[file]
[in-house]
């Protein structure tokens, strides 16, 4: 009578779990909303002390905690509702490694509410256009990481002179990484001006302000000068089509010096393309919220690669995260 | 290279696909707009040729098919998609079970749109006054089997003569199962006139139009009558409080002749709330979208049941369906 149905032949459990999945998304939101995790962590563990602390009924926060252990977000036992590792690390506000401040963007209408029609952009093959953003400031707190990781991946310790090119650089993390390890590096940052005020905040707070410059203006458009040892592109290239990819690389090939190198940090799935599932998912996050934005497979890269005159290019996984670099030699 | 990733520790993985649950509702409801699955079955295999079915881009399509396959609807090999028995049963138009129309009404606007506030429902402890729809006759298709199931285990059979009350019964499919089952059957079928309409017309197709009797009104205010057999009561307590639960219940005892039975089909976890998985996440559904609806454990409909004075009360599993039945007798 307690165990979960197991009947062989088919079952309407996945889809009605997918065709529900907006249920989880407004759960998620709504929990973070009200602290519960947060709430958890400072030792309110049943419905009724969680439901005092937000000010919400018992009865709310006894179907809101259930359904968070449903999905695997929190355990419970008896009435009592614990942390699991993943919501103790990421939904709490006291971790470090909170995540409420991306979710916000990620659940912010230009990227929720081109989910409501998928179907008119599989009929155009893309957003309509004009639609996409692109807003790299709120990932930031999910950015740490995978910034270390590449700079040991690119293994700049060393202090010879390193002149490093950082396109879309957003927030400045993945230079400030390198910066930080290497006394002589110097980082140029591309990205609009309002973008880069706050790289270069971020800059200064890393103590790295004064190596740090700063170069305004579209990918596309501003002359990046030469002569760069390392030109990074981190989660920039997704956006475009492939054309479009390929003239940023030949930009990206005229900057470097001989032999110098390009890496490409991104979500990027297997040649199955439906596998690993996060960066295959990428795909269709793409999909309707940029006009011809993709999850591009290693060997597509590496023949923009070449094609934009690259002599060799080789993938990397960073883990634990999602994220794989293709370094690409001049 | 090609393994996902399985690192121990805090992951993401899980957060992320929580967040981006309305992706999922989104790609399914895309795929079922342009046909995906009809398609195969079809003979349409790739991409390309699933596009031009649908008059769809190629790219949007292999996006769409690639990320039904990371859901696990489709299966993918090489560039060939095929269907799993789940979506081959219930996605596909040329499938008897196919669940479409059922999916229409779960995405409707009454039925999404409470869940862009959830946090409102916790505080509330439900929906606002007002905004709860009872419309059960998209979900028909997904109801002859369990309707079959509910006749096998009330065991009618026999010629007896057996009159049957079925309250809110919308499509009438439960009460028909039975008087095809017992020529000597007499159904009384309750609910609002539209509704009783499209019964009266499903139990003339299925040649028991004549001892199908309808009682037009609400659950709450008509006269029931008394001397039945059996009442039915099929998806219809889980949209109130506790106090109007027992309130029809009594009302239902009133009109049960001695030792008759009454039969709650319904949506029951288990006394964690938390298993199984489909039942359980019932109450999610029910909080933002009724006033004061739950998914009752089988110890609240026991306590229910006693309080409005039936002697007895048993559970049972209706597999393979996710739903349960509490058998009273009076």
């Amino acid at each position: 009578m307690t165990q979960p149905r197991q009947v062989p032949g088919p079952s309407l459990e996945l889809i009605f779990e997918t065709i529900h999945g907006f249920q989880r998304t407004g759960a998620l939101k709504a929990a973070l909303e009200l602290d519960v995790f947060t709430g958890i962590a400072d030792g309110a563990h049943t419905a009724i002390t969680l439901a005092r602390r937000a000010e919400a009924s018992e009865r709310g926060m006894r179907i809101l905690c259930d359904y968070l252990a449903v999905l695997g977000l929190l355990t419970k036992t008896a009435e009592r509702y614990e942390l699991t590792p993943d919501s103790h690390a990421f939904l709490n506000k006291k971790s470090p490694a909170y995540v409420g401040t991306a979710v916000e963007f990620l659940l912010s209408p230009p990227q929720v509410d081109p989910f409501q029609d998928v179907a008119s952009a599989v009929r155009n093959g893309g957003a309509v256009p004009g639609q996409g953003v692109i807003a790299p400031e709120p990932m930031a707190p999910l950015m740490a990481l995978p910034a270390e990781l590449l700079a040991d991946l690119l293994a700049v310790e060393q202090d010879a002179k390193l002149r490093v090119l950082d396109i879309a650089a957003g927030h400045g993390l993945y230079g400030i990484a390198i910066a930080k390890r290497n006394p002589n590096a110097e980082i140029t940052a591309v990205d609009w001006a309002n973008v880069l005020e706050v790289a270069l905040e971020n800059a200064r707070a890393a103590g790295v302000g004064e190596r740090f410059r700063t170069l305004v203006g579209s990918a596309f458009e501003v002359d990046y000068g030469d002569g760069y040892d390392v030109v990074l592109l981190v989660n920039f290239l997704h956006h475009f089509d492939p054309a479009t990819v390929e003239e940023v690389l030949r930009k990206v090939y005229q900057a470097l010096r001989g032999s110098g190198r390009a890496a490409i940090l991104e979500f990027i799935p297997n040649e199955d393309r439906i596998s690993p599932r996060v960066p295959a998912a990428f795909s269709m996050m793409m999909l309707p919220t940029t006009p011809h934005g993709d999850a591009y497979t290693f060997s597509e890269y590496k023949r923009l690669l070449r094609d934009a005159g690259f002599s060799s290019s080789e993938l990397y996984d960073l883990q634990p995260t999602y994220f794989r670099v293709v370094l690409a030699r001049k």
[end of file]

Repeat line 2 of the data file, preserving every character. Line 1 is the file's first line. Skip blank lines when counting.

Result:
């Protein structure tokens, strides 16, 4: 009578779990909303002390905690509702490694509410256009990481002179990484001006302000000068089509010096393309919220690669995260 | 290279696909707009040729098919998609079970749109006054089997003569199962006139139009009558409080002749709330979208049941369906 149905032949459990999945998304939101995790962590563990602390009924926060252990977000036992590792690390506000401040963007209408029609952009093959953003400031707190990781991946310790090119650089993390390890590096940052005020905040707070410059203006458009040892592109290239990819690389090939190198940090799935599932998912996050934005497979890269005159290019996984670099030699 | 990733520790993985649950509702409801699955079955295999079915881009399509396959609807090999028995049963138009129309009404606007506030429902402890729809006759298709199931285990059979009350019964499919089952059957079928309409017309197709009797009104205010057999009561307590639960219940005892039975089909976890998985996440559904609806454990409909004075009360599993039945007798 307690165990979960197991009947062989088919079952309407996945889809009605997918065709529900907006249920989880407004759960998620709504929990973070009200602290519960947060709430958890400072030792309110049943419905009724969680439901005092937000000010919400018992009865709310006894179907809101259930359904968070449903999905695997929190355990419970008896009435009592614990942390699991993943919501103790990421939904709490006291971790470090909170995540409420991306979710916000990620659940912010230009990227929720081109989910409501998928179907008119599989009929155009893309957003309509004009639609996409692109807003790299709120990932930031999910950015740490995978910034270390590449700079040991690119293994700049060393202090010879390193002149490093950082396109879309957003927030400045993945230079400030390198910066930080290497006394002589110097980082140029591309990205609009309002973008880069706050790289270069971020800059200064890393103590790295004064190596740090700063170069305004579209990918596309501003002359990046030469002569760069390392030109990074981190989660920039997704956006475009492939054309479009390929003239940023030949930009990206005229900057470097001989032999110098390009890496490409991104979500990027297997040649199955439906596998690993996060960066295959990428795909269709793409999909309707940029006009011809993709999850591009290693060997597509590496023949923009070449094609934009690259002599060799080789993938990397960073883990634990999602994220794989293709370094690409001049 | 090609393994996902399985690192121990805090992951993401899980957060992320929580967040981006309305992706999922989104790609399914895309795929079922342009046909995906009809398609195969079809003979349409790739991409390309699933596009031009649908008059769809190629790219949007292999996006769409690639990320039904990371859901696990489709299966993918090489560039060939095929269907799993789940979506081959219930996605596909040329499938008897196919669940479409059922999916229409779960995405409707009454039925999404409470869940862009959830946090409102916790505080509330439900929906606002007002905004709860009872419309059960998209979900028909997904109801002859369990309707079959509910006749096998009330065991009618026999010629007896057996009159049957079925309250809110919308499509009438439960009460028909039975008087095809017992020529000597007499159904009384309750609910609002539209509704009783499209019964009266499903139990003339299925040649028991004549001892199908309808009682037009609400659950709450008509006269029931008394001397039945059996009442039915099929998806219809889980949209109130506790106090109007027992309130029809009594009302239902009133009109049960001695030792008759009454039969709650319904949506029951288990006394964690938390298993199984489909039942359980019932109450999610029910909080933002009724006033004061739950998914009752089988110890609240026991306590229910006693309080409005039936002697007895048993559970049972209706597999393979996710739903349960509490058998009273009076």